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The Impact of Plate Tectonics on the Caribbean

By Jheanelle5 May 05, 2013 767 Words
The Impact Of Plate Tectonics on the Caribbean

* The Caribbean Plate is a mostly oceanic tectonic plate underlying Central America and the Caribbean Sea off the north coast of South America.

* Volcanic activity in the Caribbean itself, as distinct from Central America, is largely limited to the eastern Caribbean. Here, the Caribbean plate, moving approximately west to east, meets the North American plate, which is moving approximately east to west. This creates what is known as a seductions zone, where the North American plate is driven below the Caribbean plate. The rock of the North American plate melts, but as it is less dense than the molten rock of the earth's mantle, it rises, forcing its way through weaknesses in the earth's crust. The points where this molten rock appears on the Earth's surface are volcanoes.

* Roughly 3.2 million square kilometers (1.2 million square miles) in area, the Caribbean Plate borders the North American Plate, the South American Plate, the Nazca Plate and the Cocos Plate. These borders are regions of intense seismic activity, including frequent earthquakes, occasional tsunamis and volcanic eruptions.

* Plate tectonics give rise to fold mountains, earthquakes, volcanoes, island arcs and ocean ridges. An example of an island arc is the Lesser Antilles.

* Fold Mountains are mountain ranges that are formed when two of the tectonic plates that make up the Earth's crust push together at their border. The extreme pressure forces the edges of the plates upwards into a series of folds.

* Because the plates are being created and are spreading there must be a place where they stop moving; this is the convergent margin. In this zone the advancing edge of a plate meeting another plate causes one to be driven under, often with violent consequences, creating volcanoes and earthquakes (and possibly tsunamis).

* The boundary where the Caribbean Plate meets the Cocos Plate is a fine example of a convergent and destructive margin. The result is many earthquakes and volcanoes.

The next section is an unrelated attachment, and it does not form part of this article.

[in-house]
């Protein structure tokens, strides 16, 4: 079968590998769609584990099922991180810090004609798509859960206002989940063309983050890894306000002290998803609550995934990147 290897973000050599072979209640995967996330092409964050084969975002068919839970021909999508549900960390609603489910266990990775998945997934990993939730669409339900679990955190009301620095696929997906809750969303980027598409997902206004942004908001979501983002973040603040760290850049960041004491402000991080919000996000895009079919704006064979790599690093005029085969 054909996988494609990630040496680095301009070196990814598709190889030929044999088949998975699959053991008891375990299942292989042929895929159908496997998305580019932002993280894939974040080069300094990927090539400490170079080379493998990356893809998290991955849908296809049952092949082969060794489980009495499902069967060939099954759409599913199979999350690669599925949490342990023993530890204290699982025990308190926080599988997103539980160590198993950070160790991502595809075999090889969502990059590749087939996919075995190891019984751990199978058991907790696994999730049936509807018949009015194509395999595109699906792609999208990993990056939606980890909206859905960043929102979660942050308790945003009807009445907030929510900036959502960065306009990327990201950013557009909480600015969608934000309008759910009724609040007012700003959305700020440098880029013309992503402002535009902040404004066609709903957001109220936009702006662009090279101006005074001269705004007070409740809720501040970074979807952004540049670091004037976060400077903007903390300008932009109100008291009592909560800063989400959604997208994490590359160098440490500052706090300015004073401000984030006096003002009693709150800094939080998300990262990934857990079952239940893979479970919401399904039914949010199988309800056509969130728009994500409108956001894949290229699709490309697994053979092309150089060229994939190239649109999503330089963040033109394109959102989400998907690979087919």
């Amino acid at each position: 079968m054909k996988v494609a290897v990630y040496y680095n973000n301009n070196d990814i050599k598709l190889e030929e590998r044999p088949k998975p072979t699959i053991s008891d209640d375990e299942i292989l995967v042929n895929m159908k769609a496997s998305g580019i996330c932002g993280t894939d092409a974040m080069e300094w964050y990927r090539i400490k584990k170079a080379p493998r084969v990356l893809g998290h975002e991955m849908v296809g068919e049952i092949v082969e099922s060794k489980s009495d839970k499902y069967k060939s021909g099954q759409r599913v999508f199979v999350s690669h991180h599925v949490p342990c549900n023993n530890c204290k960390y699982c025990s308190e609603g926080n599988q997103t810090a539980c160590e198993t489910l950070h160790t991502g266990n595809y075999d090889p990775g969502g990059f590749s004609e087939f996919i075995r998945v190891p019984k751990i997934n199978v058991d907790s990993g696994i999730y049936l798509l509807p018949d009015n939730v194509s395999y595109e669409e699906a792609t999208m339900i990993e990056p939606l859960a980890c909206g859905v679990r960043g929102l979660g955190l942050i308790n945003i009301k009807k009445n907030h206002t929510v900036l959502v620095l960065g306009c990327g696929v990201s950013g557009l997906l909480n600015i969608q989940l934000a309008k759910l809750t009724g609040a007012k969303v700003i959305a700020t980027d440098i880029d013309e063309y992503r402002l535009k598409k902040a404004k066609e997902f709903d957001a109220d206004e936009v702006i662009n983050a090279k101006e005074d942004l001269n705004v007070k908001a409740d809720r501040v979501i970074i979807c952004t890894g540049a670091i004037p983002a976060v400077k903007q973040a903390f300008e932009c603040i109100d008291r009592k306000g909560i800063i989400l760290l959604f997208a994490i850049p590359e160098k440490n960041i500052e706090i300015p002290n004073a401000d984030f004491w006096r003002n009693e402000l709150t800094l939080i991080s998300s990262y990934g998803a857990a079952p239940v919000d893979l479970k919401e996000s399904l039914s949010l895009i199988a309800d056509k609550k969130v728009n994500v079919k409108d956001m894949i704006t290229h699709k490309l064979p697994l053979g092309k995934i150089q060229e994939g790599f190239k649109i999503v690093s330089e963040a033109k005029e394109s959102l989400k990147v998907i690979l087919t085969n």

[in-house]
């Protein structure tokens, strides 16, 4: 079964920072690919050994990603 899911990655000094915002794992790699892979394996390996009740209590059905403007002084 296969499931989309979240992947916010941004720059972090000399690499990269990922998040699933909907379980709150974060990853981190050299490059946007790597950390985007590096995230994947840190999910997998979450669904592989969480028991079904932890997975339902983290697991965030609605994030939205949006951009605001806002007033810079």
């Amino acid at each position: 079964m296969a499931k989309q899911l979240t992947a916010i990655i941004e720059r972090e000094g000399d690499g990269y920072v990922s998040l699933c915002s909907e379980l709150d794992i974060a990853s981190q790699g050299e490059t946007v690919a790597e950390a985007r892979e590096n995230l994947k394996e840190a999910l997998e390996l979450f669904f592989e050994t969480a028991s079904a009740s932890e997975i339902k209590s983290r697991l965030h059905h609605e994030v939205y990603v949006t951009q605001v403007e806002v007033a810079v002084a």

* Where the destruction is less violent, small islands may form along the margin, which is usually curved and known as an island arc. The mountainous and volcanic Eastern Caribbean islands from Saba to Grenada were formed in this way.

* Tectonic activity has given rise to many of the islands of the eastern Caribbean. Islands such as Martinique, St. Lucia, Dominica and Grenada owe their existence to the tectonic plate boundaries of the area. According to the Global Volcanism Program at the Smithsonian Institution, the vast majority of the volcanoes of the area are known as stratovolcanoes, identifiable by their cone shape, built up by a succession of lava flows over time and the explosive nature of their eruptions.

Case Studies


There are two major faults along Hispaniola, the island shared by Haiti and the Dominican Republic. This earthquake occurred on the southern fault, the Enriquillo-Plantain Garden fault system.

There hasn't been a major quake on this system for about 200 years. That means stress has been building up there for quite some time. When the strain finally grew too large, rock along the fault failed, and released a huge burst of energy in less than a minute.

Geologists are still working on the details, but it appears that 30 to 60 miles of the fault gave way. That not only triggered the original quake but has also generated more than a dozen aftershocks of magnitude 5 or higher. Those are also strong quakes, and they pose a risk to the buildings that were damaged in the original shock.


Mount Pelée, Martinique—1902
The 1902 eruption of Mount Pelée on the Caribbean island of Martinique has been called the worst volcanic disaster of the twentieth century. More than 30,000 people are thought to have died in this eruption.

The volcano had been showing signs of danger for several weeks before the main blast, producing minor earthquakes and the emission of dust and ash into the atmosphere. Many people in the surrounding villages spotted the danger signs and fled to the nearby city of St. Pierre for protection. They could have no idea what was to follow.

On the May 8, just over two weeks since the activity began, Mount Pelée erupted in dramatic fashion. A burning pyroclastic lava flow sped toward the city of St. Pierre, reaching it in under a minute, instantly destroying everything in its path. The population of 28,000 had been swollen by the influx of refugees, and almost nobody survived. On May 20 a second eruption of comparable force destroyed anything that had been left of St. Pierre 12 days earlier.

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